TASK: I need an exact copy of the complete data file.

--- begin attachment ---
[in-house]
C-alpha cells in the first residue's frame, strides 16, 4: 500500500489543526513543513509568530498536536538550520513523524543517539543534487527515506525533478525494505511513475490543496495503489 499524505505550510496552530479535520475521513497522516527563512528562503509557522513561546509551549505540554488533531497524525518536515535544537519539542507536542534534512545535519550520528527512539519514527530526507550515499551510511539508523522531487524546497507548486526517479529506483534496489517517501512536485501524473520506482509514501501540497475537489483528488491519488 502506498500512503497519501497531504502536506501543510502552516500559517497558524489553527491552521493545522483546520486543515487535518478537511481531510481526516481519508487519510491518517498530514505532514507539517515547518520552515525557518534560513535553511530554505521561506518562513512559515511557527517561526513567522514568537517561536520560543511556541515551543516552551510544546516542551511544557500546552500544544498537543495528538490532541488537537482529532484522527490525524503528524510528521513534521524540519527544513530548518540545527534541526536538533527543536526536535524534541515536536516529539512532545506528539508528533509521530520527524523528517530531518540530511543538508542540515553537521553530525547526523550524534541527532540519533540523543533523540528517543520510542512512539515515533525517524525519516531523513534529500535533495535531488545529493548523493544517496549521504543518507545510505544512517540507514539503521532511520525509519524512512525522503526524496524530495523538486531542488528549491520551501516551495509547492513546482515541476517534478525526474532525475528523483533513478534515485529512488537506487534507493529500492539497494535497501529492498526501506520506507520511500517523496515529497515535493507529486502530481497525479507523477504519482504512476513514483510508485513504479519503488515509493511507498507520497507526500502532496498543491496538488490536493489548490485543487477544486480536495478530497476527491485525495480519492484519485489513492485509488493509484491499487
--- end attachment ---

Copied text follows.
[in-house]
C-alpha cells in the first residue's frame, strides 16, 4: 500500500489543526513543513509568530498536536538550520513523524543517539543534487527515506525533478525494505511513475490543496495503489 499524505505550510496552530479535520475521513497522516527563512528562503509557522513561546509551549505540554488533531497524525518536515535544537519539542507536542534534512545535519550520528527512539519514527530526507550515499551510511539508523522531487524546497507548486526517479529506483534496489517517501512536485501524473520506482509514501501540497475537489483528488491519488 502506498500512503497519501497531504502536506501543510502552516500559517497558524489553527491552521493545522483546520486543515487535518478537511481531510481526516481519508487519510491518517498530514505532514507539517515547518520552515525557518534560513535553511530554505521561506518562513512559515511557527517561526513567522514568537517561536520560543511556541515551543516552551510544546516542551511544557500546552500544544498537543495528538490532541488537537482529532484522527490525524503528524510528521513534521524540519527544513530548518540545527534541526536538533527543536526536535524534541515536536516529539512532545506528539508528533509521530520527524523528517530531518540530511543538508542540515553537521553530525547526523550524534541527532540519533540523543533523540528517543520510542512512539515515533525517524525519516531523513534529500535533495535531488545529493548523493544517496549521504543518507545510505544512517540507514539503521532511520525509519524512512525522503526524496524530495523538486531542488528549491520551501516551495509547492513546482515541476517534478525526474532525475528523483533513478534515485529512488537506487534507493529500492539497494535497501529492498526501506520506507520511500517523496515529497515535493507529486502530481497525479507523477504519482504512476513514483510508485513504479519503488515509493511507498507520497507526500502532496498543491496538488490536493489548490485543487477544486480536495478530497476527491485525495480519492484519485489513492485509488493509484491499487